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Translated by George Chapman

[Sample from the Opening of the Poem]

Achilles’ bane full wrath resound, O Goddesse, that imposd
Infinite sorrowes on the Greekes, and many brave soules losd
From breasts Heroique—sent them farre, to that invisible cave
That no light comforts; and their lims to dogs and vultures gave.
To all which Jove’s will gave effect; from whom first strife begunne
Betwixt Atrides, king of men, and Thetis’ godlike Sonne.
What God gave Eris their command, and op’t that fighting veine?
Jove’s and Latona’s Sonne, who, fir’d against the king of men
For contumelie showne his Priest, infectious sickness sent
To plague the armie; and to death, by troopes, the souldiers went.           10
Occasiond thus: Chryses, the Priest, came to the fleete to buy,
For presents of unvalued price, his daughter’s libertie—
The golden scepter and the crowne of Phœbus in his hands
Proposing—and made suite to all, but most to the Commands
Of both th’ Atrides, who most ruled.  ‘Grat Atreus’ sonnes,’ said he,        15
’And all ye wel-griev’d Greekes, the Gods, whose habitations be
In heavenly houses, grace your powers with Priam’s razed towne,
And grant ye happy conduct home!  To winne which wisht renowne
Of Jove, by honouring his sonne (farre-shooting Phœbus), daine
For these fit presents to dissolve the ransomeable chaine               20
Of my lov’d daughter’s servitude.’  The Greekes entirely gave
Glad acclamations, for signe that their desires would have
The grave Priest reverenc’d, and his gifts of so much price embrac’d.
The Generall yet bore no such mind, but viciously disgrac’d
With violent termes the Priest, and said: ‘Doterd, avoid our fleete,            25
Where lingring be not found by me, nor thy returning feete
Let ever visite us againe, lest nor thy Godhead’s crowne
Nor scepter save thee.  Her thou seekst I still will hold mine owne
Till age defloure her.  In our court at Argos (farre transferd
From her lov’d countrie) she shall plie her web, and see prepared             30
(With all fit ornaments) my bed.  Incense me then no more,
But (if thou wilt be safe) be gone.’  This said, the sea-beate shore
(Obeying his high will) the Priest trod off with haste and feare.
And, walking silent till he left farre off his enemie’s eare,
Phœbus (faire-haird Latona’s sonne) he stird up with a vow                     35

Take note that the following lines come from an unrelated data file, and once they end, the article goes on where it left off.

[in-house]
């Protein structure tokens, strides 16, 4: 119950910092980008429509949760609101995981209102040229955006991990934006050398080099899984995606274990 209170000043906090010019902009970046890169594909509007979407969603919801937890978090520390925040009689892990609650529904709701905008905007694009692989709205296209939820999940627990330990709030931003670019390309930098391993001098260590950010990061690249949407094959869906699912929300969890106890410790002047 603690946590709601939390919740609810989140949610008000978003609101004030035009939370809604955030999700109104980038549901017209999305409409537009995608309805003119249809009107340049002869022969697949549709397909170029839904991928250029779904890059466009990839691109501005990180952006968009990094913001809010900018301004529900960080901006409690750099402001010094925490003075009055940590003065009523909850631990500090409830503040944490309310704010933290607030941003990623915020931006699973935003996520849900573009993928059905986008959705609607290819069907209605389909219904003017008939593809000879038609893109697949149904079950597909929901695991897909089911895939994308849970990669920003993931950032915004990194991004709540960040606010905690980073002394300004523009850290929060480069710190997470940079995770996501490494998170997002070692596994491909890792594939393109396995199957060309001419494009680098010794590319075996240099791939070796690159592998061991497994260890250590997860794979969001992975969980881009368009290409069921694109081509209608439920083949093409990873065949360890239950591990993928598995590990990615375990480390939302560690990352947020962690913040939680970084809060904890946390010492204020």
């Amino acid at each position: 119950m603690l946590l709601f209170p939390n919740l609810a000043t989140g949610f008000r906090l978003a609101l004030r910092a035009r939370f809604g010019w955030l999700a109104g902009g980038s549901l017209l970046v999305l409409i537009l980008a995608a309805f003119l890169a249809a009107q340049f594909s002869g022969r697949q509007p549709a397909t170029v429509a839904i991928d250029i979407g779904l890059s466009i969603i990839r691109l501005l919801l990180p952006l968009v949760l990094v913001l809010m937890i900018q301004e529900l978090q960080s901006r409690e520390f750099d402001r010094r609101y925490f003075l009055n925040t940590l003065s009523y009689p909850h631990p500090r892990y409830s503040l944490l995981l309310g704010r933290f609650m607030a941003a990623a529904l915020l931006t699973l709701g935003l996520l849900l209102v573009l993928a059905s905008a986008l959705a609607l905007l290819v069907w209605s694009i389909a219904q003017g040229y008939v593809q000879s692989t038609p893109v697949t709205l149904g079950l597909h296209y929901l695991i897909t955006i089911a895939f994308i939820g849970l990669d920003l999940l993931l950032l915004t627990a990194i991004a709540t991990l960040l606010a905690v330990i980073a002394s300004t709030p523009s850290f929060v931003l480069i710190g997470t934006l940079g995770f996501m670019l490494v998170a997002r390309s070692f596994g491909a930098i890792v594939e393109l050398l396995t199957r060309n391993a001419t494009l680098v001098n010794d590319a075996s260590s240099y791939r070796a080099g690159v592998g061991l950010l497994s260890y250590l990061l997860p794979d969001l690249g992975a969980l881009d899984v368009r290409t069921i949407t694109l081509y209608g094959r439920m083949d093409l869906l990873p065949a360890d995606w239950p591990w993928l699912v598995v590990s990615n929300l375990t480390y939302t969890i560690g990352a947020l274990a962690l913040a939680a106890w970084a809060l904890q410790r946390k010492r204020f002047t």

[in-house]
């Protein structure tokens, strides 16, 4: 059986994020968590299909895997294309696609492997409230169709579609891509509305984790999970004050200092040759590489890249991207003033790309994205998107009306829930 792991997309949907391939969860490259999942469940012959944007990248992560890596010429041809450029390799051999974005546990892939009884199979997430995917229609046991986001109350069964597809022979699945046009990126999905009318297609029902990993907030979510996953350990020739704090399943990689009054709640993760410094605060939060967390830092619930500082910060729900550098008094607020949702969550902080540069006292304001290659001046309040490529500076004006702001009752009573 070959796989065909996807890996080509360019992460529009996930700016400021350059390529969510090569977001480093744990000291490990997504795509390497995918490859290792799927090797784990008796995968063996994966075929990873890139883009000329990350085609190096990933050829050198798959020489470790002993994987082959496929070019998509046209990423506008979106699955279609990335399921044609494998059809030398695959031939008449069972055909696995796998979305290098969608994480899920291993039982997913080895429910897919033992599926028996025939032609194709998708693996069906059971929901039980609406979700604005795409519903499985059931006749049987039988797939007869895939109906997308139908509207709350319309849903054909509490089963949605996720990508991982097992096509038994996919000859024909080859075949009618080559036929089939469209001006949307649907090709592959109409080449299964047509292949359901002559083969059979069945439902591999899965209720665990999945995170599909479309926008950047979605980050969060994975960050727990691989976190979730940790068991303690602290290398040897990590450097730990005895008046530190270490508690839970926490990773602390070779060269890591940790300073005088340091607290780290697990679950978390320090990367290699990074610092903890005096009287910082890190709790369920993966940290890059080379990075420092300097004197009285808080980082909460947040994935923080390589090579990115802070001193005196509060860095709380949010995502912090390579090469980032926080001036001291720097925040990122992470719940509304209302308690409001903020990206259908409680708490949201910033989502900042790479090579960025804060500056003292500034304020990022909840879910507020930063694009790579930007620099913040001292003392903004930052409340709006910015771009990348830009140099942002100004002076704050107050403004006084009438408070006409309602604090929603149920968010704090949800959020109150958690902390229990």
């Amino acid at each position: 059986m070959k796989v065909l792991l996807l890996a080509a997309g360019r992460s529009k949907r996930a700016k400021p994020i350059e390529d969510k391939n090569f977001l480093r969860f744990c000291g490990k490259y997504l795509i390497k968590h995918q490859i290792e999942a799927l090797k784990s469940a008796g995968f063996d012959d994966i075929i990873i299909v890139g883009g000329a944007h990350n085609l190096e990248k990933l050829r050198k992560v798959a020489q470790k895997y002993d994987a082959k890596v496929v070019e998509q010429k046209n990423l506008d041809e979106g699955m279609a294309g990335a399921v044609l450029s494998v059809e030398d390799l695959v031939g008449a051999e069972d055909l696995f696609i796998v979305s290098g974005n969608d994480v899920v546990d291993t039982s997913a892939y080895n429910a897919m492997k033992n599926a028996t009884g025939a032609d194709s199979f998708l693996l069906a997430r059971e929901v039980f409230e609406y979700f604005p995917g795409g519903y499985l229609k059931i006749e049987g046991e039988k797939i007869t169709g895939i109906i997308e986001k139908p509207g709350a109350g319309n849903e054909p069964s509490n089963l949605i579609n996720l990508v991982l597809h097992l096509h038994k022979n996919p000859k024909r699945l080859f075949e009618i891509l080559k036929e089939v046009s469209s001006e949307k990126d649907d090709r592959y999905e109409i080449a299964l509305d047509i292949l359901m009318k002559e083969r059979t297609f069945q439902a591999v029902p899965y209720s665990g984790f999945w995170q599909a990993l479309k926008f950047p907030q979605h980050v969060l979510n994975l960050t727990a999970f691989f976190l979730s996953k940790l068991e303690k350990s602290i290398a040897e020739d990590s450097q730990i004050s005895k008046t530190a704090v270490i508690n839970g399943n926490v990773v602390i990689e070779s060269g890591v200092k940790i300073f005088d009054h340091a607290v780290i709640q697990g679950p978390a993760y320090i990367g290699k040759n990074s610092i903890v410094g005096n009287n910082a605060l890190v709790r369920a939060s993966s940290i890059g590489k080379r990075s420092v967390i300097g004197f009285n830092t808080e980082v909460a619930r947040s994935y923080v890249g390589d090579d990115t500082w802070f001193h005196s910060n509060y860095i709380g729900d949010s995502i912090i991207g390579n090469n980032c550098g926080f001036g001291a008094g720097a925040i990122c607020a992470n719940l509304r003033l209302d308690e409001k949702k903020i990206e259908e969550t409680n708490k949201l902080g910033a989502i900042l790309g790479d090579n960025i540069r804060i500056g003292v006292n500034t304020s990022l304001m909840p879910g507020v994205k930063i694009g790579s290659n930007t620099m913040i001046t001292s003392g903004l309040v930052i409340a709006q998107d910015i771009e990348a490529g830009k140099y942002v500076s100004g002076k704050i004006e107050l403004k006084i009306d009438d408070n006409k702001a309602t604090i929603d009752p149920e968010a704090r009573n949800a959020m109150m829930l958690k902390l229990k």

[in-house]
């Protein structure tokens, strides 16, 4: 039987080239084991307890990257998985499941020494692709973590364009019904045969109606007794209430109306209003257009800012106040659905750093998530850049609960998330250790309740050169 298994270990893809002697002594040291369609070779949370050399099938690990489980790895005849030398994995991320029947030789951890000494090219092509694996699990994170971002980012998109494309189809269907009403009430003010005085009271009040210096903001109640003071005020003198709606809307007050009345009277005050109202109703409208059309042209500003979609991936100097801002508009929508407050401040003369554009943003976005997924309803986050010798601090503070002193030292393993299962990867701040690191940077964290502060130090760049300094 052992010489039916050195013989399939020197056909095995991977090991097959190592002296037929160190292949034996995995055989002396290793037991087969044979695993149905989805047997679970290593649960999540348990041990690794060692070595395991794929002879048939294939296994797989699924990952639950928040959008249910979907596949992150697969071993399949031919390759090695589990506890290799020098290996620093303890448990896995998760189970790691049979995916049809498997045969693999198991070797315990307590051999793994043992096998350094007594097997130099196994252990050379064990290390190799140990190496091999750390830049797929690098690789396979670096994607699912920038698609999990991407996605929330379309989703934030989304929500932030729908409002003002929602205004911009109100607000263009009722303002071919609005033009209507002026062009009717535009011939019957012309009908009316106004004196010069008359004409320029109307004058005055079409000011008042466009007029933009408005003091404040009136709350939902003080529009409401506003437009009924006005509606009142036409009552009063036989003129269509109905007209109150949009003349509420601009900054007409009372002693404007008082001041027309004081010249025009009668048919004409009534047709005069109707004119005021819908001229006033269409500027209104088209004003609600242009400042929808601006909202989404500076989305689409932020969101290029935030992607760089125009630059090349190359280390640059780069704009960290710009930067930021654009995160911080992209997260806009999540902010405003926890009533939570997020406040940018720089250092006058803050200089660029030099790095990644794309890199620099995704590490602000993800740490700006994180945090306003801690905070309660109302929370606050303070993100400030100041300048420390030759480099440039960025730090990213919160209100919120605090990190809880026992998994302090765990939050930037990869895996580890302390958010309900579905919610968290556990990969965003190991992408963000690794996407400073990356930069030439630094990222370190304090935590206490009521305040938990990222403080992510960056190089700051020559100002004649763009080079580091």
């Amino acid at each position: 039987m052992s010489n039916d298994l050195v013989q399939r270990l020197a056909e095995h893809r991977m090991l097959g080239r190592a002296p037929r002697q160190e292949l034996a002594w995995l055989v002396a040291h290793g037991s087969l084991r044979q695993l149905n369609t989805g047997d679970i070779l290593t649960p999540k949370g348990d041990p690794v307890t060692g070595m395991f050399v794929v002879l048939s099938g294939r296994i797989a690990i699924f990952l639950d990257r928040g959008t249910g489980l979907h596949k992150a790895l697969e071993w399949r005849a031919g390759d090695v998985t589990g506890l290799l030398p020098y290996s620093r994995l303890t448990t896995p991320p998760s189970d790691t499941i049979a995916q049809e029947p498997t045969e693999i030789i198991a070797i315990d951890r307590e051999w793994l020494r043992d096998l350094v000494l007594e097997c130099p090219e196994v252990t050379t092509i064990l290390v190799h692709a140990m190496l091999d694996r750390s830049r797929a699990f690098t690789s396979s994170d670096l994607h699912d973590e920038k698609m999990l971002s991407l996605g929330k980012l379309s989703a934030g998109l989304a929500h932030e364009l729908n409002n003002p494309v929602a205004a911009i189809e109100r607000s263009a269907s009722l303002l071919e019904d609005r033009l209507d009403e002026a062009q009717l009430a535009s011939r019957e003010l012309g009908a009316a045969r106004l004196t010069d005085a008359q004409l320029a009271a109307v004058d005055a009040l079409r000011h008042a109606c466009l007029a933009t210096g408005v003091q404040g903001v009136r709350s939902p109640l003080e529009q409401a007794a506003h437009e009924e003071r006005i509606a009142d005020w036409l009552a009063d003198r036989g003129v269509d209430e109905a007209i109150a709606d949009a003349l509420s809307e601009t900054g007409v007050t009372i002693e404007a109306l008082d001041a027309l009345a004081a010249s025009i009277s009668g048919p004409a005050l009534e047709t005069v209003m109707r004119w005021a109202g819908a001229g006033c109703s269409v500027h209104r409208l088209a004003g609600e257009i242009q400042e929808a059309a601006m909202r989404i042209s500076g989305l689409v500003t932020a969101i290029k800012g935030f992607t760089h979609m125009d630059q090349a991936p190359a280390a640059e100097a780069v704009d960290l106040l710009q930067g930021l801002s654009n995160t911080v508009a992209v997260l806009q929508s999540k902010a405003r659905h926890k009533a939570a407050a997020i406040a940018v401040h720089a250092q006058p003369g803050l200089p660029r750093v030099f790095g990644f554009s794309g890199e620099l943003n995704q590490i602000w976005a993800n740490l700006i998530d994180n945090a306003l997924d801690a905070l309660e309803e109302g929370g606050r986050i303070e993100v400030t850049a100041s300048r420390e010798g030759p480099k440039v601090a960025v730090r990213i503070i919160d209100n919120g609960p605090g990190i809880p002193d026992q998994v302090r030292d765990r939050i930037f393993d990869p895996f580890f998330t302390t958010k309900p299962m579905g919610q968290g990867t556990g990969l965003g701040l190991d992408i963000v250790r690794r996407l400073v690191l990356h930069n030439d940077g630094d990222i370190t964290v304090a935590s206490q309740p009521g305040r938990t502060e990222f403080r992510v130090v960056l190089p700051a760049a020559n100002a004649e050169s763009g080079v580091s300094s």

To this sterne purpose: ‘Heare, thou God that bear’st the silver bow,
That Chrysa guard’st, rulest Tenedos with strong hand, and the round
Of Cilla most divine dost walke!  O Smintheus, if crownd
With thankfull offerings thy rich Phane I ever saw, or fir’d
Fat thighs of oxen and of goates to thee, this grace desir’d                      40
Vouchsafe to me: paines for my teares let these rude Greekes repay.
Forc’d with thy arrows.’  Thus he praid, and Phœbus heard him pray
And, vext at heart, downe from the tops of steepe heaven stoopt: his bow,
And quiver coverd round, his hands did on his shoulders throw,
And of the angrie deitie the arrowes as he mov’d                           45
Ratl’d about him.  Like the night he rang’d the host and rov’d
(Athwart the fleete set) terribly; with his hard-loosing hand
His silver bow twang’d, and his shafts did first the Mules command,
And swift hounds; then the Greekes themselves his deadly arrows shot.
The fires of death went never out. . . .

Review Comment

Chapman’s translation, the first full text of an Iliad published in English, has been much praised and much criticized. It is, thanks to Keats’ famous poem, among English students of literature the most famous edition ever to appear (other than that of Alexander Pope).  Chapman belonged to a tradition which encouraged the translator to add rhetorical flourishes of his own rather than staying closely faithful to the original, and he used that liberty to add all sorts of Elizabethan phrases, sometimes entire lines, a habit that does not sit well with those who insist upon scrupulous fidelity to Homer’s Greek.  His basic verse form is a line with fourteen syllables and rhyming couplets, but the poem is not unduly heavy; it is, as Matthew Arnold notes, “plain-spoken, fresh, vigorous, and to a certain degree, rapid.”  Chapman’s Iliad remains popular today (and in print), justly so, and not merely because he was the first in a long tradition.  The translation is a delight to read (or at least to browse through), even if it is not one’s first choice for a new reader of Homer.

As Young points out (99), the first extensive (but not complete) translation of Homer into English was carried out by Arthur Hall in 1581, who translated ten books of the Iliad into Alexandrines (twelve-syllable lines).  Hall did not use the Greek text, however.  His translation was based upon the French of Hugues Salel (1555).  

For a link to the full text of Chapman's Iliad, please use the following link: Chapman, Iliad and Odyssey.

For a preview of a new edition of Chapman’s Iliad, please use the following link: Chapman Iliad This edition has a very useful introduction, and no reader should forgo the delight of reading Chapman’s introductory poem “To the Reader” in which the vigour of his aggressive assault on the fashionable poetry of his own age is wonderfully presented:

   So, in this world of weeds you worldlings taste
Your most lov’d dainties, with such warre buy peace,
   Hunger for torment, virtue kicke for vice;
Cares for your states do with your states increase,
   And, though ye dreame ye feast in Paradise,
Yet Reason’s Day-light shews ye at your meate—
   Asses at Thistles, bleeding as ye eate.



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